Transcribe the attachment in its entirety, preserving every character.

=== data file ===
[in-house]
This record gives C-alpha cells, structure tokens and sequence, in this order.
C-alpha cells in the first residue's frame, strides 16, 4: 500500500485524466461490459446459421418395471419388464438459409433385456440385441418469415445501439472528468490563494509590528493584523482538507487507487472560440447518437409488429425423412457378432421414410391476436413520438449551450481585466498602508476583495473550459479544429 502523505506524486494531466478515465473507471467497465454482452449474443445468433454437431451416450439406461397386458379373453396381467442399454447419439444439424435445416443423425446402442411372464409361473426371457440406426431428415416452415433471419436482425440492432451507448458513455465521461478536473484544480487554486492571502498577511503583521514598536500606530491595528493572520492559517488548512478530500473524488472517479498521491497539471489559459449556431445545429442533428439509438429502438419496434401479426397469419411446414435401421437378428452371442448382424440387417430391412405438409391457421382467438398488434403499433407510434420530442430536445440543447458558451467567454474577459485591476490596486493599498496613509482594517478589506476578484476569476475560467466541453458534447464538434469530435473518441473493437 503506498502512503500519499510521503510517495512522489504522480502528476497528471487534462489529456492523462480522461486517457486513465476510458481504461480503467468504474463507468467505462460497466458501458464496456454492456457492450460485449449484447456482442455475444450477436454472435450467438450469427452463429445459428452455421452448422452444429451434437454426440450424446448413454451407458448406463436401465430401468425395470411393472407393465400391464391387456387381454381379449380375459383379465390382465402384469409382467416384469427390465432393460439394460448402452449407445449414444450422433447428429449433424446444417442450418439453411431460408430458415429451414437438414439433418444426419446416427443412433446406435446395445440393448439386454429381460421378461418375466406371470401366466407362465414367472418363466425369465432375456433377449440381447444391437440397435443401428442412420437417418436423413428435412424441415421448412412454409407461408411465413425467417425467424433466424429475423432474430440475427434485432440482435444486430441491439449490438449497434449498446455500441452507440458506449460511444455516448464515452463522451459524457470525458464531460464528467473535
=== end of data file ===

[in-house]
This record gives C-alpha cells, structure tokens and sequence, in this order.
C-alpha cells in the first residue's frame, strides 16, 4: 500500500485524466461490459446459421418395471419388464438459409433385456440385441418469415445501439472528468490563494509590528493584523482538507487507487472560440447518437409488429425423412457378432421414410391476436413520438449551450481585466498602508476583495473550459479544429 502523505506524486494531466478515465473507471467497465454482452449474443445468433454437431451416450439406461397386458379373453396381467442399454447419439444439424435445416443423425446402442411372464409361473426371457440406426431428415416452415433471419436482425440492432451507448458513455465521461478536473484544480487554486492571502498577511503583521514598536500606530491595528493572520492559517488548512478530500473524488472517479498521491497539471489559459449556431445545429442533428439509438429502438419496434401479426397469419411446414435401421437378428452371442448382424440387417430391412405438409391457421382467438398488434403499433407510434420530442430536445440543447458558451467567454474577459485591476490596486493599498496613509482594517478589506476578484476569476475560467466541453458534447464538434469530435473518441473493437 503506498502512503500519499510521503510517495512522489504522480502528476497528471487534462489529456492523462480522461486517457486513465476510458481504461480503467468504474463507468467505462460497466458501458464496456454492456457492450460485449449484447456482442455475444450477436454472435450467438450469427452463429445459428452455421452448422452444429451434437454426440450424446448413454451407458448406463436401465430401468425395470411393472407393465400391464391387456387381454381379449380375459383379465390382465402384469409382467416384469427390465432393460439394460448402452449407445449414444450422433447428429449433424446444417442450418439453411431460408430458415429451414437438414439433418444426419446416427443412433446406435446395445440393448439386454429381460421378461418375466406371470401366466407362465414367472418363466425369465432375456433377449440381447444391437440397435443401428442412420437417418436423413428435412424441415421448412412454409407461408411465413425467417425467424433466424429475423432474430440475427434485432440482435444486430441491439449490438449497434449498446455500441452507440458506449460511444455516448464515452463522451459524457470525458464531460464528467473535